September 18, 1987.
William Anthony Brown, pro se.
Benjamin Burgess, Jr., U.S. Atty., Allen S. Castellani, Asst. U.S. Atty., Topeka, Kan., for defendants-appellees.
Appeal from the United States District Court for the District of Kansas.
After examining the briefs and the appellate record, this three-judge panel has determined unanimously that oral argument would not be of material assistance in the determination of this appeal. See Fed.R.App.P. 34(a); 10th Cir. R. 34.1.8(c) and 27.1.2. The cause is therefore ordered submitted without oral argument.
The plaintiff is a federal prisoner incarcerated in the federal penitentiary at Lewisburg, Pennsylvania. This civil action was commenced when the plaintiff filed a form 42 U.S.C. § 1983 complaint. The defendants were all federal employees ranking from the current Attorney General of the United States down to the plaintiff's former case manager at Leavenworth penitentiary. Essentially, the plaintiff challenged the constitutionality of the defendants' actions with regard to a prison disciplinary proceeding at which he was found guilty of the offense charged.
28 U.S.C. § 1343(a)(3) does not confer jurisdiction upon the district court to adjudicate a 42 U.S.C. § 1983 action against federal officials. As the plaintiff requested relief in the form of monetary damage awards, a declaratory judgment, injunctions, the expunction of prison disciplinary records, and the restoration of his forfeited good time credits, the complaint may be liberally construed to state that jurisdiction is invoked under 28 U.S.C. § 1331, 1361, and 2241(c)(3).
The district court treated the plaintiff's complaint as if it were solely based on 28 U.S.C. § 1331. After the court dismissed the action for failure to demonstrate exhaustion of administrative remedies, the plaintiff filed a motion for reconsideration to which he attached the documents necessary to show that he had followed appropriate administrative channels. On September 19, 1985, the court entered an order denying the motion. The court concluded that a rational basis existed for the administrative determination ( i.e., the disciplinary conviction) and that the plaintiff had failed to state a claim. It is from this order that the plaintiff now appeals.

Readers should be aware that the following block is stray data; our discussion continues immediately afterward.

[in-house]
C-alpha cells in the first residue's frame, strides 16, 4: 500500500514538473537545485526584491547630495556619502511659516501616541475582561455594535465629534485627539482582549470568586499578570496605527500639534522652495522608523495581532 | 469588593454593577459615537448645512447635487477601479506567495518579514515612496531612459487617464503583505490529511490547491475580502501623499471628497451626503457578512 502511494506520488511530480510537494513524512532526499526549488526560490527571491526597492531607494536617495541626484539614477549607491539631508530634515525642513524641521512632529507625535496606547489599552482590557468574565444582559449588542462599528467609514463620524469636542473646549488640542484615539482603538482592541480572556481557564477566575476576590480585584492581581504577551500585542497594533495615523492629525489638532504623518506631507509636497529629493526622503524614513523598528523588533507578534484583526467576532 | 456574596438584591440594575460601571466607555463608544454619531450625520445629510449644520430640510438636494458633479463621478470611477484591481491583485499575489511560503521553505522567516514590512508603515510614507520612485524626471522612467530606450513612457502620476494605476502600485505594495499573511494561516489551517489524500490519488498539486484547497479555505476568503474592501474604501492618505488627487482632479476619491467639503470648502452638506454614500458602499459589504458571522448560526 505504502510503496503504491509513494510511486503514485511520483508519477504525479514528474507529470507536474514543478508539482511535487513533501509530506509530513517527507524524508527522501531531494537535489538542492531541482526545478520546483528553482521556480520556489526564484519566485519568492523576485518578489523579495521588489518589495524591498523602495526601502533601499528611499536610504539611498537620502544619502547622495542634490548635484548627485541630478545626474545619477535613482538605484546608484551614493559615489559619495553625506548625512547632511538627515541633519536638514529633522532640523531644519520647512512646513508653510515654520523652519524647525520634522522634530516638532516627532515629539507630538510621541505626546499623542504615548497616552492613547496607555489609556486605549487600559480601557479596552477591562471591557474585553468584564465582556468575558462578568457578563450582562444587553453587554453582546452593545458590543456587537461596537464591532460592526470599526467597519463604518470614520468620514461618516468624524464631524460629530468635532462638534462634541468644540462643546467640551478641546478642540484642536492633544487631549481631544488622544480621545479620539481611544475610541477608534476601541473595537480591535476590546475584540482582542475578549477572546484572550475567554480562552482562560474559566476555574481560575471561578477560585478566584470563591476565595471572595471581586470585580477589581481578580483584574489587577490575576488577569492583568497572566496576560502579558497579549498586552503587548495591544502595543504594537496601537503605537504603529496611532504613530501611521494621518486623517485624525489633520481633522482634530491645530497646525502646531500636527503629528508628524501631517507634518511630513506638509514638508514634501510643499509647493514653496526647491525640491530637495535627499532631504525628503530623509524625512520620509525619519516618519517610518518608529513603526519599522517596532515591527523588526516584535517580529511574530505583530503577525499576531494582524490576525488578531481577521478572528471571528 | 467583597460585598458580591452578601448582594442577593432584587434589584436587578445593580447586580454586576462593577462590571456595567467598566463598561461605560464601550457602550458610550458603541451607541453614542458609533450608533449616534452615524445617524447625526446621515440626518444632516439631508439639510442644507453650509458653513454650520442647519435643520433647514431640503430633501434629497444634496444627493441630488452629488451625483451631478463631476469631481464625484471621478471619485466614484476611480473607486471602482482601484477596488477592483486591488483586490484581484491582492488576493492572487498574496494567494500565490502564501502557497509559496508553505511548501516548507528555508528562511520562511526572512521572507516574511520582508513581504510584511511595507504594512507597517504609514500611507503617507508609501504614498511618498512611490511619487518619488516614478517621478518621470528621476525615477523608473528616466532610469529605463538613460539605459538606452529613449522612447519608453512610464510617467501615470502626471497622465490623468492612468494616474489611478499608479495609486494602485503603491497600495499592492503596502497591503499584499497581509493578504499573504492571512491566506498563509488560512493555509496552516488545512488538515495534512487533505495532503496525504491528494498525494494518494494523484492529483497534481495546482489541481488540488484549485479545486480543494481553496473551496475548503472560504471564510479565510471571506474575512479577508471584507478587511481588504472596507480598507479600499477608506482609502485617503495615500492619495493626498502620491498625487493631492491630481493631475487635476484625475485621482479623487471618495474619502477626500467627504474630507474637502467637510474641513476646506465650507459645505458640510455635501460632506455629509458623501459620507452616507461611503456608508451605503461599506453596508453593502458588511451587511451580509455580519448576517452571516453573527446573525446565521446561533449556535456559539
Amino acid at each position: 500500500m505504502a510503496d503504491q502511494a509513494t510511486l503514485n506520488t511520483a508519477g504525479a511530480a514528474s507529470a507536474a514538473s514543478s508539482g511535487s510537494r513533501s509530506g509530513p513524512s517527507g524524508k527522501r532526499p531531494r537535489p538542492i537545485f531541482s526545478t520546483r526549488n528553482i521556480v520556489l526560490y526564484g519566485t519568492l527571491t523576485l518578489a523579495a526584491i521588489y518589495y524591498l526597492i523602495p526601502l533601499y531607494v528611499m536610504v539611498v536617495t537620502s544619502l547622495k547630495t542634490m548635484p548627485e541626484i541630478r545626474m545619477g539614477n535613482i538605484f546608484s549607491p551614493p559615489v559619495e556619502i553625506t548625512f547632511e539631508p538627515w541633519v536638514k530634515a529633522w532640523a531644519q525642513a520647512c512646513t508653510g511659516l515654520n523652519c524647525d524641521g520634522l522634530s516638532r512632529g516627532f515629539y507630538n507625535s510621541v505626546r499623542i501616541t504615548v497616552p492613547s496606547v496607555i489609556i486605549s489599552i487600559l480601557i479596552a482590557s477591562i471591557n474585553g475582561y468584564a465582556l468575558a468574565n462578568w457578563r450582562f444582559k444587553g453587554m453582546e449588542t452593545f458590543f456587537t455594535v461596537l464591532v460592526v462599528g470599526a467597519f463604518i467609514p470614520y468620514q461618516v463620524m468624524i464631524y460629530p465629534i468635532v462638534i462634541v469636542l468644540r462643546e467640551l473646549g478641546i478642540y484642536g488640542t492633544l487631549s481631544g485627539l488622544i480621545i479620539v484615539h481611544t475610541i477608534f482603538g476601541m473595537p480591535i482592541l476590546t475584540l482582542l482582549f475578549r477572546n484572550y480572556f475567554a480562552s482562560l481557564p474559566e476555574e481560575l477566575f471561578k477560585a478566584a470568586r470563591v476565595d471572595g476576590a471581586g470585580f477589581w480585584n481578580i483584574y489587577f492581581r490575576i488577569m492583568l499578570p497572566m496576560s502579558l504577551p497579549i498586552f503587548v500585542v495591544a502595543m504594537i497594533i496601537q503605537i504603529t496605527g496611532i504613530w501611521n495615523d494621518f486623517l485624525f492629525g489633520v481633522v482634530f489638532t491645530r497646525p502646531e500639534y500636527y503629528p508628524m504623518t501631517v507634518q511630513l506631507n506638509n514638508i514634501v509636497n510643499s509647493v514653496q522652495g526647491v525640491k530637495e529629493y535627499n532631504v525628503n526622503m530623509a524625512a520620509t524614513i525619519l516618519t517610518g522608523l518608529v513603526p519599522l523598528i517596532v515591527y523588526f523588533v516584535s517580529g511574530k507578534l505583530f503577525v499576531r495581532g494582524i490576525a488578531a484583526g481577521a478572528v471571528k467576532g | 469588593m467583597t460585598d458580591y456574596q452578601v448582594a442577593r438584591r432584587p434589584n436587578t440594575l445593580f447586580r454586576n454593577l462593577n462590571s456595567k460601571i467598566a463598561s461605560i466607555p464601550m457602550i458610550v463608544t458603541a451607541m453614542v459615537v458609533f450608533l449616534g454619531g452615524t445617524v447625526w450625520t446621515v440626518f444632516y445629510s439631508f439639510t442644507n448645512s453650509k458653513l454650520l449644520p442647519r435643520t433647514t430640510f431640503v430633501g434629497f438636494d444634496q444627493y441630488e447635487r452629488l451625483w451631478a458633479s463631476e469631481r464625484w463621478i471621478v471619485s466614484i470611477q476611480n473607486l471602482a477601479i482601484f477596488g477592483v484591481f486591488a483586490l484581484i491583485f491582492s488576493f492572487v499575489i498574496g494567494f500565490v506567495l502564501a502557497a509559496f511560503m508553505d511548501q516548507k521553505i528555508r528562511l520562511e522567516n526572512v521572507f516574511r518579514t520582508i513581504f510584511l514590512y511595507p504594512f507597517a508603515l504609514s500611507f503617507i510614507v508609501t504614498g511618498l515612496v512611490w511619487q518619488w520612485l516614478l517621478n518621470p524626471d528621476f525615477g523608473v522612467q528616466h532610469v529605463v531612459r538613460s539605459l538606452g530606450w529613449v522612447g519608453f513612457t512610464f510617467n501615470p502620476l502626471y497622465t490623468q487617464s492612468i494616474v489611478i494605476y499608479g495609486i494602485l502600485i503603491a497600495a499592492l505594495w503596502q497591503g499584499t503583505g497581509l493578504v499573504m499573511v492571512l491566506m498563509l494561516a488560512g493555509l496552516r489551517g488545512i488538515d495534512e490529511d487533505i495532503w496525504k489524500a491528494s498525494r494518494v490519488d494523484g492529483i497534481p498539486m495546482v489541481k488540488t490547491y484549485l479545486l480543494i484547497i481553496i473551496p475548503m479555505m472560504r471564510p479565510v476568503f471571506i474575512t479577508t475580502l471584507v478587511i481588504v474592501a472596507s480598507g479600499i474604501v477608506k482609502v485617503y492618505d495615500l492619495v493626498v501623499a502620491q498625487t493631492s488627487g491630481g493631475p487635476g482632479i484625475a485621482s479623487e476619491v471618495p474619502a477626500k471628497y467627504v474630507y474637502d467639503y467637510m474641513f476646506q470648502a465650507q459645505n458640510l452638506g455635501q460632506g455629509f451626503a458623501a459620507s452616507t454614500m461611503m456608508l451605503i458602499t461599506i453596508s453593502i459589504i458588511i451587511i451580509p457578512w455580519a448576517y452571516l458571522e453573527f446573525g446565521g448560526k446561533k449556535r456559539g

Liberally construed, this pro se plaintiff's complaint asserts that his constitutional rights were violated by the defendants because they failed to abide by their own disciplinary regulations regarding the investigation, the hearing, and the decision making. The complaint alleges violations of the plaintiff's right to due process under the Fifth Amendment and his right to be free from cruel and unusual punishment as guaranteed by the Eighth Amendment.
The plaintiff suffered the forfeiture of 1,009 days of good time credits and the consequent rescission of his presumptive parole date. 18 U.S.C. § 4161 creates a right to good time credits and a deprivation of that right is a deprivation of liberty. Dawson v. Smith, 719 F.2d 896, 898 (7th Cir. 1983); Jackson v. Carlson, 707 F.2d 943, 946 (7th Cir.), cert. denied, 464 U.S. 861, 104 S.Ct. 189, 78 L.Ed.2d 167 (1983). "[A]ny procedure depriving a federal prison inmate of earned statutory good time credits must comport with the due process requirements of the Constitution." Dawson, 719 F.2d at 898.
As a practical matter, the plaintiff does not have a viable Eighth Amendment Bivens claim for which he may recover damages. The plaintiff's allegations that procedural irregularities occurred during his disciplinary proceeding do not involve the Eighth Amendment's protection against "the unnecessary and wanton infliction of pain." See Rhodes v. Chapman, 452 U.S. 337, 346, 101 S.Ct. 2392, 2399, 69 L.Ed.2d 59 (1981).
The plaintiff's most promising argument is that he should be granted a writ of habeas corpus pursuant to 28 U.S.C. § 2241(c). If he can show that his due process rights were violated in the subject disciplinary proceedings, then § 2241 would be the appropriate remedy to use to restore his good time credits. See Jackson, 707 F.2d at 946.